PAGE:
Sure, it’s helpful to train a puppy not to jump, chew and beg at the table from an early age, but teaching bite inhibition is paramount because it can prevent future problems and even make a difference between life and death. When puppies come to our homes, generally around 8 to 12 weeks, they should have already learned the ABCs of bite inhibition through repeated feedback attained via their interactions with their mother and litter mates. Today, we will discover how puppies learn bite inhibition.
Dogs are equipped with strong jaws and sharp teeth reminiscent of the old days when they killed their prey, teared up meat and cracked bones. Thankfully, dogs can be taught how to inhibit their bites so their teeth won’t cause harm. Bite inhibition entails learning to develop a soft mouth. As puppies mature, through their social interactions with their mothers and siblings, they learn to moderate the strength of their bite.
Learning bite inhibition is very important because animals do not have an innate predisposition to gauge the strength of their jaws. Fortunately, the ABCs of bite inhibition are learned naturally while the puppy is around his mother and siblings. Through consequences, the puppy soon learns that “when I bite hard, all fun things end.”
As the puppies grow, they reach a certain point around 3 and a half weeks of age when they no longer need to depend much on mother dog’s milk. Nature has marvelously intertwined the process of weaning with bite inhibition.
As the puppy’s razor sharp milk teeth come out, nursing starts getting painful for mother dog. At some point, as soon as she feels her skin being nipped, she will get up and move away from the pups.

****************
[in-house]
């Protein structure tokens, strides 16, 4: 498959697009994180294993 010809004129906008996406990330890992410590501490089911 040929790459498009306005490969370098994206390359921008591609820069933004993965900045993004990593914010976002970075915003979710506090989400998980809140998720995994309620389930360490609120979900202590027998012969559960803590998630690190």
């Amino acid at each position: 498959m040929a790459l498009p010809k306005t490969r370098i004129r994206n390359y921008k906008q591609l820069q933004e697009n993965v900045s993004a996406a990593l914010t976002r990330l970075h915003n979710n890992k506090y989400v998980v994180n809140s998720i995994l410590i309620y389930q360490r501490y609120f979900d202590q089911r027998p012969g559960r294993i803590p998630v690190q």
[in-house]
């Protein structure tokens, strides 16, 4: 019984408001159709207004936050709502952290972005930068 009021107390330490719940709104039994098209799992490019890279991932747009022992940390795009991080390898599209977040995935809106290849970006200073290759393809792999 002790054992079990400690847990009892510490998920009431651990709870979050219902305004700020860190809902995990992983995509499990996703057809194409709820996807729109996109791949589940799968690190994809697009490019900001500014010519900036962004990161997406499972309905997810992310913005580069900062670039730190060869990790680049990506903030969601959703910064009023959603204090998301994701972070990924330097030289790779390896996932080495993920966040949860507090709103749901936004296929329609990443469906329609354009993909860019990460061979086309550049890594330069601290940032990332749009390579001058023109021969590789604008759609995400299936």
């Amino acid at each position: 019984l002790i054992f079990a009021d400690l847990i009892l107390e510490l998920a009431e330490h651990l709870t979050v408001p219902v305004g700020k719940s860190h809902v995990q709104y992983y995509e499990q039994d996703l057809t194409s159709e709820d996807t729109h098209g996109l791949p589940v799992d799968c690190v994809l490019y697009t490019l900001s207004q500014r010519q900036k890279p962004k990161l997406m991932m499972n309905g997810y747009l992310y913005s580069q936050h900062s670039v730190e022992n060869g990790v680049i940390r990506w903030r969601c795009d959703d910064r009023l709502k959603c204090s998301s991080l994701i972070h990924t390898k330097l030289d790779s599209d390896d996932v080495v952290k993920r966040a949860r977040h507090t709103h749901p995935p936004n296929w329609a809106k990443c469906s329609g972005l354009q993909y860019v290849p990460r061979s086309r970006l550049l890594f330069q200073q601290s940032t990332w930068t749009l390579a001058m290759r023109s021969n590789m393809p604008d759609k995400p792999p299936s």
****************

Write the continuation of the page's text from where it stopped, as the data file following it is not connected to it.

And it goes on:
This is the best time for the breeder to start presenting other food sources. Puppy mush, a semi-liquid gruel will attract the hungry puppies who will start depending less and less on milk and more and more on other food sources. The weaning process has begun, puppies will soon start eating solid foods and mother dog will start decreasing milk production.
Play is an important life lesson of its own. By playing, puppies learn socially acceptable behaviors and how to apply restraint despite excitement. When puppies are still in the litter, they learn the ABCs of bite inhibition by playing with their litter mates and mother. Should a puppy bite too rough, the other puppy will emit a sharp yelp and withdraw from the game, giving the rowdy pup a little time-out.
This life lesson is further emphasized by mother dog, who may play a bit with the pup, but won’t take rough puppy mouthing. She will get up and leave the moment the pup gets too rough. Day after the day, the puppy soon learns that if he wants to continue to play, he must learn how to gauge the pressure of his mouth more and more.
A Matter of Negative Punishment
Through the repeated interactions with mother dog and siblings, at some point, puppies will learn that biting roughly has an unpleasant outcome: everything good ends. The puppy bites mother dog too hard during nursing? Mother dog gets up and leaves. The puppy nips his playmate too hard? The playmate squeals in pain and leaves. What do these events have in common? They’re based on negative punishment, also known as subtracted punishment. What does this mean?